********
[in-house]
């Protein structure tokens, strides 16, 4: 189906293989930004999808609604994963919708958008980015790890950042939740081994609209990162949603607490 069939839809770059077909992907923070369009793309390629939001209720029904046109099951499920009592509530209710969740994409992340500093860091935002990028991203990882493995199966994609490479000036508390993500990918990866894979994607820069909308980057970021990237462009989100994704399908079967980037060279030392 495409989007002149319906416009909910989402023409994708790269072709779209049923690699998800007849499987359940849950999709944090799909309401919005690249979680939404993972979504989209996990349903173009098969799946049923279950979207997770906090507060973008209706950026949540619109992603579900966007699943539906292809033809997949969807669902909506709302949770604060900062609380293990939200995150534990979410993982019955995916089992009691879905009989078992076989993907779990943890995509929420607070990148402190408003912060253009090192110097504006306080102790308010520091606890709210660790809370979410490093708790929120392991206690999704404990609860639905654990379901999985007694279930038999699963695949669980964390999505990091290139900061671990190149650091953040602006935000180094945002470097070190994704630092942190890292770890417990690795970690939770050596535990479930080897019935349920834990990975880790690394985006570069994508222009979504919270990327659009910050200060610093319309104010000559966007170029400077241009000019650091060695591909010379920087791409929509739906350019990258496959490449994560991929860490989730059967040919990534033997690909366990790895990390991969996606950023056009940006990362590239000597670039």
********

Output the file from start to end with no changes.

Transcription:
[in-house]
């Protein structure tokens, strides 16, 4: 189906293989930004999808609604994963919708958008980015790890950042939740081994609209990162949603607490 069939839809770059077909992907923070369009793309390629939001209720029904046109099951499920009592509530209710969740994409992340500093860091935002990028991203990882493995199966994609490479000036508390993500990918990866894979994607820069909308980057970021990237462009989100994704399908079967980037060279030392 495409989007002149319906416009909910989402023409994708790269072709779209049923690699998800007849499987359940849950999709944090799909309401919005690249979680939404993972979504989209996990349903173009098969799946049923279950979207997770906090507060973008209706950026949540619109992603579900966007699943539906292809033809997949969807669902909506709302949770604060900062609380293990939200995150534990979410993982019955995916089992009691879905009989078992076989993907779990943890995509929420607070990148402190408003912060253009090192110097504006306080102790308010520091606890709210660790809370979410490093708790929120392991206690999704404990609860639905654990379901999985007694279930038999699963695949669980964390999505990091290139900061671990190149650091953040602006935000180094945002470097070190994704630092942190890292770890417990690795970690939770050596535990479930080897019935349920834990990975880790690394985006570069994508222009979504919270990327659009910050200060610093319309104010000559966007170029400077241009000019650091060695591909010379920087791409929509739906350019990258496959490449994560991929860490989730059967040919990534033997690909366990790895990390991969996606950023056009940006990362590239000597670039």